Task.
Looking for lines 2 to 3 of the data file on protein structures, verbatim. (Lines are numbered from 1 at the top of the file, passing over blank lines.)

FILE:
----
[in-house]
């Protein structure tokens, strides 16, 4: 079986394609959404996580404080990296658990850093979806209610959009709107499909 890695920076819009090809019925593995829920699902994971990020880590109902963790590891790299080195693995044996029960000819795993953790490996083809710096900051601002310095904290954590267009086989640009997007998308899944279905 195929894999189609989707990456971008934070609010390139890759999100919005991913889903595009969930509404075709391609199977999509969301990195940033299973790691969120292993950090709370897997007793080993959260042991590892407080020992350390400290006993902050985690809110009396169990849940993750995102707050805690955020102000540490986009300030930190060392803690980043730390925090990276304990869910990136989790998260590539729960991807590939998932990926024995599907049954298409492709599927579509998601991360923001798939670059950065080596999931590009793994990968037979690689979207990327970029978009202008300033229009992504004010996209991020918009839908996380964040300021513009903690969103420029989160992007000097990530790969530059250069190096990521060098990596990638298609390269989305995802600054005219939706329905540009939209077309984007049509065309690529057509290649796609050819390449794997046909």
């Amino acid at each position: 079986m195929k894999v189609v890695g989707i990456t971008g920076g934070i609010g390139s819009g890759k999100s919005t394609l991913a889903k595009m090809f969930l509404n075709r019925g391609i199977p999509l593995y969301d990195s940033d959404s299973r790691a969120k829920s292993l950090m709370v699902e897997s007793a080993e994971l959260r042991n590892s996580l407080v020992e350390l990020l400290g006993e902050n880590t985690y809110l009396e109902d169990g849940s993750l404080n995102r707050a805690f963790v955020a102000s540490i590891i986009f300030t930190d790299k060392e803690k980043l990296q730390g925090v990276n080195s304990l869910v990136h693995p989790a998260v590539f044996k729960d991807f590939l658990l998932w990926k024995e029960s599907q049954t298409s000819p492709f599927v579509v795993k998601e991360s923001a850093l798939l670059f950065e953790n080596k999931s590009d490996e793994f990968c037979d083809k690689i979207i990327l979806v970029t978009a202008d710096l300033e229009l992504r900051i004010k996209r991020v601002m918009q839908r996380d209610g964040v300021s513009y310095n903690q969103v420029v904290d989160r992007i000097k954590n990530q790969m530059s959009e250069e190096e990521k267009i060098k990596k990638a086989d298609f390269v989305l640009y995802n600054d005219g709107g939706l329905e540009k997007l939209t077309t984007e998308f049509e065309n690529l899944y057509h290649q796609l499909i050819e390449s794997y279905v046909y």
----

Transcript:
């Protein structure tokens, strides 16, 4: 079986394609959404996580404080990296658990850093979806209610959009709107499909 890695920076819009090809019925593995829920699902994971990020880590109902963790590891790299080195693995044996029960000819795993953790490996083809710096900051601002310095904290954590267009086989640009997007998308899944279905 195929894999189609989707990456971008934070609010390139890759999100919005991913889903595009969930509404075709391609199977999509969301990195940033299973790691969120292993950090709370897997007793080993959260042991590892407080020992350390400290006993902050985690809110009396169990849940993750995102707050805690955020102000540490986009300030930190060392803690980043730390925090990276304990869910990136989790998260590539729960991807590939998932990926024995599907049954298409492709599927579509998601991360923001798939670059950065080596999931590009793994990968037979690689979207990327970029978009202008300033229009992504004010996209991020918009839908996380964040300021513009903690969103420029989160992007000097990530790969530059250069190096990521060098990596990638298609390269989305995802600054005219939706329905540009939209077309984007049509065309690529057509290649796609050819390449794997046909």
């Amino acid at each position: 079986m195929k894999v189609v890695g989707i990456t971008g920076g934070i609010g390139s819009g890759k999100s919005t394609l991913a889903k595009m090809f969930l509404n075709r019925g391609i199977p999509l593995y969301d990195s940033d959404s299973r790691a969120k829920s292993l950090m709370v699902e897997s007793a080993e994971l959260r042991n590892s996580l407080v020992e350390l990020l400290g006993e902050n880590t985690y809110l009396e109902d169990g849940s993750l404080n995102r707050a805690f963790v955020a102000s540490i590891i986009f300030t930190d790299k060392e803690k980043l990296q730390g925090v990276n080195s304990l869910v990136h693995p989790a998260v590539f044996k729960d991807f590939l658990l998932w990926k024995e029960s599907q049954t298409s000819p492709f599927v579509v795993k998601e991360s923001a850093l798939l670059f950065e953790n080596k999931s590009d490996e793994f990968c037979d083809k690689i979207i990327l979806v970029t978009a202008d710096l300033e229009l992504r900051i004010k996209r991020v601002m918009q839908r996380d209610g964040v300021s513009y310095n903690q969103v420029v904290d989160r992007i000097k954590n990530q790969m530059s959009e250069e190096e990521k267009i060098k990596k990638a086989d298609f390269v989305l640009y995802n600054d005219g709107g939706l329905e540009k997007l939209t077309t984007e998308f049509e065309n690529l899944y057509h290649q796609l499909i050819e390449s794997y279905v046909y």